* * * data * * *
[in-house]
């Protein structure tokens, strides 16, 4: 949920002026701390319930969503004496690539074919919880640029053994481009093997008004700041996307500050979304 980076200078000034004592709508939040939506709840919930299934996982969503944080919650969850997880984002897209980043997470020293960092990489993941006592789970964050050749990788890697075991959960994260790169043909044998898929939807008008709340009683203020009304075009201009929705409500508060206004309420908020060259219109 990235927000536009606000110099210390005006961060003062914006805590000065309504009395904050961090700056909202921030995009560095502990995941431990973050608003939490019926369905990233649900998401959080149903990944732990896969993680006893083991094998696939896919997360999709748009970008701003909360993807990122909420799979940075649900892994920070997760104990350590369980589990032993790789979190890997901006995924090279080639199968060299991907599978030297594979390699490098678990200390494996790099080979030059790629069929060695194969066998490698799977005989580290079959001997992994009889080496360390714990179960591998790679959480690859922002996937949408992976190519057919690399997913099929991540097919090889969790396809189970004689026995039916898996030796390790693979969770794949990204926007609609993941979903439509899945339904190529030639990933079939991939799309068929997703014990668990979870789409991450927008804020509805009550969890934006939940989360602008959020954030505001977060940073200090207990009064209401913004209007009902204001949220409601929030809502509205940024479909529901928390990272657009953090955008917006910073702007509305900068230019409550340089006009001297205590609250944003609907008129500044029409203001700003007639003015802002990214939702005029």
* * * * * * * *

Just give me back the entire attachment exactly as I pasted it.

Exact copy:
[in-house]
């Protein structure tokens, strides 16, 4: 949920002026701390319930969503004496690539074919919880640029053994481009093997008004700041996307500050979304 980076200078000034004592709508939040939506709840919930299934996982969503944080919650969850997880984002897209980043997470020293960092990489993941006592789970964050050749990788890697075991959960994260790169043909044998898929939807008008709340009683203020009304075009201009929705409500508060206004309420908020060259219109 990235927000536009606000110099210390005006961060003062914006805590000065309504009395904050961090700056909202921030995009560095502990995941431990973050608003939490019926369905990233649900998401959080149903990944732990896969993680006893083991094998696939896919997360999709748009970008701003909360993807990122909420799979940075649900892994920070997760104990350590369980589990032993790789979190890997901006995924090279080639199968060299991907599978030297594979390699490098678990200390494996790099080979030059790629069929060695194969066998490698799977005989580290079959001997992994009889080496360390714990179960591998790679959480690859922002996937949408992976190519057919690399997913099929991540097919090889969790396809189970004689026995039916898996030796390790693979969770794949990204926007609609993941979903439509899945339904190529030639990933079939991939799309068929997703014990668990979870789409991450927008804020509805009550969890934006939940989360602008959020954030505001977060940073200090207990009064209401913004209007009902204001949220409601929030809502509205940024479909529901928390990272657009953090955008917006910073702007509305900068230019409550340089006009001297205590609250944003609907008129500044029409203001700003007639003015802002990214939702005029």